Homeland Security Secretary Kirstjen Nielsen also stood by the Trump administration as she claimed that the practice of separating families was not created in 2018:
“We have a long-existing policy multiple administrations have followed that outline when we may take action to protect children: we will separate those who claim to be a parent and child if we cannot determine a familial or custodial relationship exists,” she told a press conference, arguing that children are not being used as a leverage to force Congress to pass immigration reform.
Attorney General Jeff Sessions, who is said to have been the architect of the zero tolerance policy, also urged Congress to take action.
“We do not want to separate parents from their children,” he said. “If we build the wall, if we pass legislation to end the lawlessness, we won’t face these terrible choices.”
And according to Trump’s senior adviser Stephen Miller, the zero-tolerance policy was a “simple decision.”
”No nation can have the policy that whole classes of people are immune from immigration law or enforcement. It was a simple decision by the administration to have a zero tolerance policy for illegal entry, period. The message is that no one is exempt from immigration law,” he told The New York Times.
Republicans to Vote for Legislation to Stop Separation
House Republicans are set to vote on two immigration bills this week, including a hardline version, which will give temporary status to the recipients of the Deferred Action for Childhood Arrivals (DACA) program, make cuts to legal immigration and boost interior enforcement, and a compromise bill, which envisages legal status for the so-called Dreamers, funding for border security, an end to the diversity visa lottery and curbing family-based legal immigration.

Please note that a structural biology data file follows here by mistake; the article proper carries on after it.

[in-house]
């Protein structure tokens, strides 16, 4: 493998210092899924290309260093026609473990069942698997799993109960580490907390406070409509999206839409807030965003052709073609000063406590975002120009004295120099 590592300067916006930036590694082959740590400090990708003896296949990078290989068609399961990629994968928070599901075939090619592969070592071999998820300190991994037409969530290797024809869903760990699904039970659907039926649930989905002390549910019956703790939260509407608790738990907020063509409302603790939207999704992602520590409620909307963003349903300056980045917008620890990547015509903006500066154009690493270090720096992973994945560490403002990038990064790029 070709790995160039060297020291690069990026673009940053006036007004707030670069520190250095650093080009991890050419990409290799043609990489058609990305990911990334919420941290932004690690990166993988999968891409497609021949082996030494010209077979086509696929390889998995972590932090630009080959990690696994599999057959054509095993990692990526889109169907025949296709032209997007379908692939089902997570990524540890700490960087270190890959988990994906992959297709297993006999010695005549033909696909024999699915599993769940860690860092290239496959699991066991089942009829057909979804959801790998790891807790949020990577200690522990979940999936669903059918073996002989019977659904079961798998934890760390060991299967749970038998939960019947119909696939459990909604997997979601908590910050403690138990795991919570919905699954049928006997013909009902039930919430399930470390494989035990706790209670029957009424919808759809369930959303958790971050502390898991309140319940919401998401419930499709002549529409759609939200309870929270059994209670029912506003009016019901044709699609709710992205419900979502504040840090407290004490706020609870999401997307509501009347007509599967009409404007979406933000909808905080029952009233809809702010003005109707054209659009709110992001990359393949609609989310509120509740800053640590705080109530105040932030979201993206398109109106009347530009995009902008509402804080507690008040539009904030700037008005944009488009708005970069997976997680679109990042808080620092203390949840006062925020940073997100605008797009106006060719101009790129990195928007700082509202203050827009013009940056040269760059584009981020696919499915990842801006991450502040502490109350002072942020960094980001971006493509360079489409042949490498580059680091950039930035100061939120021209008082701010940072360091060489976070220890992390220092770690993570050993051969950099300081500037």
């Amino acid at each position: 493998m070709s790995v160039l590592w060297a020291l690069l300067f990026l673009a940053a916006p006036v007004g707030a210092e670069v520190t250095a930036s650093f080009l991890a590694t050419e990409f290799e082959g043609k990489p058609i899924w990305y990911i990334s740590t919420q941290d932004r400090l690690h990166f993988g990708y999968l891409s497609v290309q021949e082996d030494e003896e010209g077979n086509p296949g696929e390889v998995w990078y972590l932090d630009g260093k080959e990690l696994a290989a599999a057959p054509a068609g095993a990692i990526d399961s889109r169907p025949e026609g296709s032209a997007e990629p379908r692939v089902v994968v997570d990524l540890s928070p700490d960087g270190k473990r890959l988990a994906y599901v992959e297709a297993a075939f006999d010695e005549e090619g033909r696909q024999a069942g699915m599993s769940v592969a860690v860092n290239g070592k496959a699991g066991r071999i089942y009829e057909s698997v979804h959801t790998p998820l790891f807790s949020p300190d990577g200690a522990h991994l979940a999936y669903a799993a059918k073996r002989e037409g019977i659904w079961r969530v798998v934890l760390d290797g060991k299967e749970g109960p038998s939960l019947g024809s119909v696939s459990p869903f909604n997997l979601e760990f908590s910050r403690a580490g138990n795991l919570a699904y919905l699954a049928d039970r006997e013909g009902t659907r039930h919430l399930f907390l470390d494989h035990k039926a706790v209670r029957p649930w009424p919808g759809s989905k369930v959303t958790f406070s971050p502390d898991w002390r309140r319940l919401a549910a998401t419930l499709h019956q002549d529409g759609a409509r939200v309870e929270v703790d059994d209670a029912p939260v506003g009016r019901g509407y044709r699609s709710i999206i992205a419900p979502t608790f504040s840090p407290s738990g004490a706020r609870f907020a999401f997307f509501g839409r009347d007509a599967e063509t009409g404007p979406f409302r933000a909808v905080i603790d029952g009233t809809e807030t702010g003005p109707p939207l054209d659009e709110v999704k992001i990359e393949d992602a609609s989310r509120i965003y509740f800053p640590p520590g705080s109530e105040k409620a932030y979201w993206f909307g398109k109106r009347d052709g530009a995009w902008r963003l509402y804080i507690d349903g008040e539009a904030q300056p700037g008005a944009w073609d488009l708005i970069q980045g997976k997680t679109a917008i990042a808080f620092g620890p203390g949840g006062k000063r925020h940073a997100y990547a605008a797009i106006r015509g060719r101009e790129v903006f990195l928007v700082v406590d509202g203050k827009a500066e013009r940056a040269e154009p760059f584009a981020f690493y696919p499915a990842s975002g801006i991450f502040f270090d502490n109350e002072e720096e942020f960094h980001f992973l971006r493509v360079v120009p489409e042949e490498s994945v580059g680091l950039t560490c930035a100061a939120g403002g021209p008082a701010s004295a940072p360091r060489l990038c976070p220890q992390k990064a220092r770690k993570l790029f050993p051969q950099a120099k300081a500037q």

During his appearance on “Fox & Friends,” the president sent mixed signals about which bill he would support, having sparked chaos on Capitol Hill when he said he would not sign “the more moderate” legislation.
After a day full of confusion, the White House clarified that President Trump backed both immigration bills despite his initial remarks.
Last month, Democrats in both chambers sought to push through legislation to put an end to family separation, with senators signing on to the “Keep Families Together Act,” while two similar bills were introduced in the House – the Help Separated Families Act of 2018 and the HELP Separated Children Act.
It’s All About the Children
Even though unauthorized border crossings have always been illegal, it is the kids that have sparked the ongoing backlash, since the Trump administration has introduced the practice of separating minors from their parents.
Back in 2005, the George W. Bush administration launched Operation Streamline, aimed at prosecuting all illegal immigrants, except for adults with kids. A similar pattern was used by the Obama administration, which did not separate families, detaining them together in Immigration and Customs Enforcement custody instead.
The DACA federal program was introduced in 2012 under the Obama administration to provide temporary residency, as well as the right to study and work in America to undocumented migrants brought to the United States illegally as children, also referred to as “Dreamers.”
Notwithstanding, the initial intent to deter the illegal migrants from crossing the US-Mexico border and the adoption of the zero-tolerance policy, the migration influx has remained high.
As border agents reportedly arrested over 50,000 immigrants in May, while over 2,000 children were taken from their parents, President Trump announced the beginning of the construction of a wall on the southern border to halt the migration flow.